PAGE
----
Furthest Right

Complementary gender roles and parallelism

I like reading the blog The Thinking Housewife. Even when you disagree, the spicy insights into human nature and how far modern liberal society has gone off-track are worth the read.

There’s a downside to it. Like many conservative thinkers, the authoress feels backed into a corner because it seems like all but a few people in society are headed in the opposite direction. This feeling is normal; conservatives had to abandon the “follow us, or you won’t succeed” the instant the first rock star became a millionaire, so now they often fall into dogma and retaliation.

On a recent topic, I feel the authoress is off-base, and wanted to clarify my position here because I think we can all learn from the debate. With luck, and if we’re really lucky civility, others will join in and we can get a lively debate going — modernity outside of its technology will end up being a blip on the radar of history, and conservative ideas will prevail, but in the meantime it helps us to achieve clarity in the details of our beliefs.

This is a letter to The Thinking Housewife from a young woman:

ENNA writes:

I have recently discovered both the “manosphere” and the small number of anti-feminist blogs. While I disagree with some of the writings at both types of blogs, most of what is written has forced me to confront and deepen my conception of human nature, and I am glad of it. I have come to realize more (although I was already aware to some extent) the differences between men and women, and the general strengths and weaknesses that each sex possesses. However, I encounter some confusion when I try to apply these principles to myself. In your recent post, “Men are Slow to Ripen,” you wrote:

I used to be baffled by why men seem so much slower at housework. I now think this is a major reason. They are trying to figure out a system, like a boy building a castle with Legos. They are architects, not housekeepers. Most women, even those who are extremely neat, don’t create abstract plans as they work. If they were domestic strategists, the world would fall apart within a matter of hours. Similar disaster would ensue from the failure of men to conceptualize.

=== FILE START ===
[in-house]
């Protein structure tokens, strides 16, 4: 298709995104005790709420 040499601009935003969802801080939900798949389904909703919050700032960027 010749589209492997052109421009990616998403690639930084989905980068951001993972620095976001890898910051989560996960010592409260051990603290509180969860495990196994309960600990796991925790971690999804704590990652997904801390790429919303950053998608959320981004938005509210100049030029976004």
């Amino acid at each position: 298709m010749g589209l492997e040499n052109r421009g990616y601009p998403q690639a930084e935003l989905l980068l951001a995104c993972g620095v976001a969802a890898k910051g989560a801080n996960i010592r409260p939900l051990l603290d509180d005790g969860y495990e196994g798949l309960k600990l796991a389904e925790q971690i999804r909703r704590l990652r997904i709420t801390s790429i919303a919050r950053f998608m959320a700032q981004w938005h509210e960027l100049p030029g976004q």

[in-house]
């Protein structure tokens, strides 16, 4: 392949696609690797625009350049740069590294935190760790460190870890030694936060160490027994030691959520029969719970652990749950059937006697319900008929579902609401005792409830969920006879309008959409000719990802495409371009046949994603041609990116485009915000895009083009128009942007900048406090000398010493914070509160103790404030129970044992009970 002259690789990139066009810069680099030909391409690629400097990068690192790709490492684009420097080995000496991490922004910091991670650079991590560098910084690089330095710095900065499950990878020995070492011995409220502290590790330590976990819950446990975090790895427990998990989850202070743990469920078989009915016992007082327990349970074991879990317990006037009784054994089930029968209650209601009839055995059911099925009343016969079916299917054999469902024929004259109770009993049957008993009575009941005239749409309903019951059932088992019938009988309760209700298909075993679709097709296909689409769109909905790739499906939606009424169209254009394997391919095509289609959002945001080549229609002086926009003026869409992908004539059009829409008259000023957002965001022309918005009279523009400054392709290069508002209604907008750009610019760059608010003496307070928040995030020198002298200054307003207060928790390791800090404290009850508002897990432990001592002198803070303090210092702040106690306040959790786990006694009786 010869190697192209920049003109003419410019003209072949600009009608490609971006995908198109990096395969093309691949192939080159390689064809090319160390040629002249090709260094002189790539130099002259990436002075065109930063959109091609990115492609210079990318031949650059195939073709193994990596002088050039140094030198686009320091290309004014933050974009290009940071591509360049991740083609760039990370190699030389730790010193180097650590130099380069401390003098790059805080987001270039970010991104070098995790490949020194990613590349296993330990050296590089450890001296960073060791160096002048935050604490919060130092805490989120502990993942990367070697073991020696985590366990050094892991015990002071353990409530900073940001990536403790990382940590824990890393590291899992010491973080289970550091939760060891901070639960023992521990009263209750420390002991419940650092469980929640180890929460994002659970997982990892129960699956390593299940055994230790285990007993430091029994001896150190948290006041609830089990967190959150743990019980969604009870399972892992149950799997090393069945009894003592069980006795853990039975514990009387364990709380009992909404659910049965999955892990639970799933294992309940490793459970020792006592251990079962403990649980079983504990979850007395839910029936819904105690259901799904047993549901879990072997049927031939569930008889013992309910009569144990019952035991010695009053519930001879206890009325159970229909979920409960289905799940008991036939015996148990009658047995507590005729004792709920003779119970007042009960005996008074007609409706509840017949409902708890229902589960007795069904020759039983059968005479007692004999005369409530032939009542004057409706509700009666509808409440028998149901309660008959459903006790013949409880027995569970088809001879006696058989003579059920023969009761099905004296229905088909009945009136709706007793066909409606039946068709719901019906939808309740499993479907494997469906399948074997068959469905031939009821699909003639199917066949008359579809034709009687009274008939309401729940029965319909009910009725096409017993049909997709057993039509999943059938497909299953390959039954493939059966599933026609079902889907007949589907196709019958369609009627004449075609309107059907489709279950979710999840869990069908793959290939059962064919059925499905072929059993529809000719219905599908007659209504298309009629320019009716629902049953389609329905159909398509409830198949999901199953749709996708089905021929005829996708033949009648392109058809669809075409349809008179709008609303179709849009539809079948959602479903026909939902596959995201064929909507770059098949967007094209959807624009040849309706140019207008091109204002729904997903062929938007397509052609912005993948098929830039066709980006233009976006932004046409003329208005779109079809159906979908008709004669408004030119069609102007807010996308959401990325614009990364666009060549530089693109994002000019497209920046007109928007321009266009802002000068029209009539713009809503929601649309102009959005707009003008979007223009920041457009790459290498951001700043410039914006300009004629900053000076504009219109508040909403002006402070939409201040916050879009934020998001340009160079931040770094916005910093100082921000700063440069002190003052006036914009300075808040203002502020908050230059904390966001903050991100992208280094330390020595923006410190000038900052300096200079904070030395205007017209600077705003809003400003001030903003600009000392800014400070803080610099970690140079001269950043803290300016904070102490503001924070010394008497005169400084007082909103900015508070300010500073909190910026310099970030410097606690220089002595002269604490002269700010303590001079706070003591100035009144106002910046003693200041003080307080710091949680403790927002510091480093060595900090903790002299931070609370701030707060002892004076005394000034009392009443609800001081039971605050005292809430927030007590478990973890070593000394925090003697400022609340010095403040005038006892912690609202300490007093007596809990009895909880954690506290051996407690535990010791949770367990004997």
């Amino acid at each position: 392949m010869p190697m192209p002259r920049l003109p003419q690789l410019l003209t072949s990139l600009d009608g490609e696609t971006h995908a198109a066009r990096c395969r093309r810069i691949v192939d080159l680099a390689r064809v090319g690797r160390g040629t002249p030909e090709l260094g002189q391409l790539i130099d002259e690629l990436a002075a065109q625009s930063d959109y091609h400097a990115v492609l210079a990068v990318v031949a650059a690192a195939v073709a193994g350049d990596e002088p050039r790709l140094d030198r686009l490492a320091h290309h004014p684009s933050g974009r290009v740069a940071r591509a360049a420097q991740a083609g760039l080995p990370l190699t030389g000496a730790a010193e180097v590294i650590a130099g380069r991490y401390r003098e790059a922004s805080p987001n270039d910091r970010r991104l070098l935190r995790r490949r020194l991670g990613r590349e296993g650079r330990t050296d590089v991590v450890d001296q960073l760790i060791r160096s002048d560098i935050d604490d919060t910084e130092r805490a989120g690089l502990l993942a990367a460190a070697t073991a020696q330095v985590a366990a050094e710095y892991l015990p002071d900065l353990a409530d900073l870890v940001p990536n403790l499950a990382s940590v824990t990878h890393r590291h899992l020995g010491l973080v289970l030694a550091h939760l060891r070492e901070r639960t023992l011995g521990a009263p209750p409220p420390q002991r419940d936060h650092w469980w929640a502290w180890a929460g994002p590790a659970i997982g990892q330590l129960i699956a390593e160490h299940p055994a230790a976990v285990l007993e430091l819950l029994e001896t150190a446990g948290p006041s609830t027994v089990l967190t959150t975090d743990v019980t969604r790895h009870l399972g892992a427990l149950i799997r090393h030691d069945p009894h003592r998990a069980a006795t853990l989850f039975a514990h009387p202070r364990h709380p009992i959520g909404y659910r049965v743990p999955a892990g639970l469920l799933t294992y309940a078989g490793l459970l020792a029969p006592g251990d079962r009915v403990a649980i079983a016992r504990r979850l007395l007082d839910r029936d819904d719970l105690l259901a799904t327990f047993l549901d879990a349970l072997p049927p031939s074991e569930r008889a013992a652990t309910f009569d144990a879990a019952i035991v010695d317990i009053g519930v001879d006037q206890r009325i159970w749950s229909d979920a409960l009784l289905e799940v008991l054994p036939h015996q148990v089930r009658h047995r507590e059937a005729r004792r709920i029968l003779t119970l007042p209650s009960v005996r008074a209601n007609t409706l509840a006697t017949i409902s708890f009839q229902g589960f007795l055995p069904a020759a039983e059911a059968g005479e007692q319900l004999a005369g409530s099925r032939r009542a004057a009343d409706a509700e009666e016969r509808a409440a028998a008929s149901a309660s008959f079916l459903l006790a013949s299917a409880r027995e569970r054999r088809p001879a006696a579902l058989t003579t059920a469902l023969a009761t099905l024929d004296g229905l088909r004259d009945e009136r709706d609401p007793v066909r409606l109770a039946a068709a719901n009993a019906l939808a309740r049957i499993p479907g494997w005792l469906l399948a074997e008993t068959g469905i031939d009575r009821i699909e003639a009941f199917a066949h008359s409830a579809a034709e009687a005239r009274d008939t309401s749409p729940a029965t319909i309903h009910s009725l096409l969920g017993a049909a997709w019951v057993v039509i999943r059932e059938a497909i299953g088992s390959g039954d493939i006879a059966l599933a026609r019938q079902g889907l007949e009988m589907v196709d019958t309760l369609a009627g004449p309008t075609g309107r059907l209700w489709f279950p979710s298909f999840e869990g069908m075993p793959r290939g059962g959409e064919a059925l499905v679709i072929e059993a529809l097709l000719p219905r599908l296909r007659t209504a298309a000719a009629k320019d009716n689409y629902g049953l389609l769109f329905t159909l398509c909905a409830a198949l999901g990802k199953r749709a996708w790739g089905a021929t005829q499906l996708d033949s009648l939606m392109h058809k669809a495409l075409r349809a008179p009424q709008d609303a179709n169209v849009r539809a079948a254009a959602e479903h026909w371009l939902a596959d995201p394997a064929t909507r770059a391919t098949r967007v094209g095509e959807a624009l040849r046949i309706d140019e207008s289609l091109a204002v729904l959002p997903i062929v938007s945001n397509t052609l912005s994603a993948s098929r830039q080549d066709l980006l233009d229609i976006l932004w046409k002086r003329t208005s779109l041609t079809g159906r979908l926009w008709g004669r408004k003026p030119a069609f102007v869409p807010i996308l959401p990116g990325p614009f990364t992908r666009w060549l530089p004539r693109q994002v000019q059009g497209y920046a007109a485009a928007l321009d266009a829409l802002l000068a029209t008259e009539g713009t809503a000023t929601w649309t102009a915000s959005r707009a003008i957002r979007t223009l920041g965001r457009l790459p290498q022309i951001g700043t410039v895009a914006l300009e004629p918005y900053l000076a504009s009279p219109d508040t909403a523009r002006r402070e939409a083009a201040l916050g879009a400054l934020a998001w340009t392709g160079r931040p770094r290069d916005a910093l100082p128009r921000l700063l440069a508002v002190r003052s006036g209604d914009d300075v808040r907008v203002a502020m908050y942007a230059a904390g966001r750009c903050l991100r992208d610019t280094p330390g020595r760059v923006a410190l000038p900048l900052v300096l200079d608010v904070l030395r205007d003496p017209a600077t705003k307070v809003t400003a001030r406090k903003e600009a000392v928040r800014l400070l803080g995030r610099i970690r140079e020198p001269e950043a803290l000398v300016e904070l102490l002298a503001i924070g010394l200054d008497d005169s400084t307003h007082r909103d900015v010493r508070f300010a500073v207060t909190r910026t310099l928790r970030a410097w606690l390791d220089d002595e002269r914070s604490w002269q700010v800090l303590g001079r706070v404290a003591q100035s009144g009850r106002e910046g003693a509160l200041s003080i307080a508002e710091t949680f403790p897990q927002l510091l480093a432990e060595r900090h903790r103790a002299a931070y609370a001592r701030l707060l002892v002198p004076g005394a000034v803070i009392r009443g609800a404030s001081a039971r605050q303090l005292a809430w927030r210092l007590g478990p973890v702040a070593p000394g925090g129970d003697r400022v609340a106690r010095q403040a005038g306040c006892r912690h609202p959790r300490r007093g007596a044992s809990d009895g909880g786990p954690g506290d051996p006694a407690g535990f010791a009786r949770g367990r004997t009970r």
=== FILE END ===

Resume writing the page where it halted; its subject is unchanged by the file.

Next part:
You see, I am (and always have been) a very conceptual thinker. Ever since I was a teenager, I have tested an INTP (nicknamed The Architect) in the Meyers-Briggs Type Indicator; I am a “systems thinker,” very spatially oriented, and am always trying to discover the underlying plan behind any activity or way of thinking. I also have trouble with housework–I’m too caught up in the “abstract plan.”

I have been trying to cultivate a feminine attitude in myself, especially as I learn the toxicity of feminism, but am somewhat unable to reconcile this with my supposedly masculine way of thinking. I try not to think of it as “wrong” because my brain is God-given, and I could not stop myself from analyzing and abstracting any more than I could stop myself from breathing. Sometimes I am unsure of how to act or think because my experience as a woman does not match up to many of the generalizations I read here and on other blogs.

I guess my questions for you are these: If someone does not fit under the ideal woman, does that make her less feminine, or somehow inadequate for womanly tasks? (I have a hard time thinking so, as God made me a woman and not a man, but it’s hard for me to reconcile that fact with how women are supposed to act and think.) How far can these generalizations go? And what can or should be done when people don’t fit completely under them? – TTHW, “The Thinking Woman’s Dilemma”

I think femininity and masculinity are misunderstood here. When we say they are complementary roles, we are talking about the mental organization and strengths of each supporting the other.

Men approach the world from a contractual, ends-over-means, casual and architectural state of mind.

Women approach the world from an adaptive, stabilizing, context-derived and atmospheric state of mind.

The former requires less elaboration than the latter, because the latter translates less well to language. However, a good starting point is the difference between inductive and deductive reasoning.

Men are deductive: if all of the premises are true, the conclusion must be true. (All crows are black; this bird is a crow; therefore, it is black.)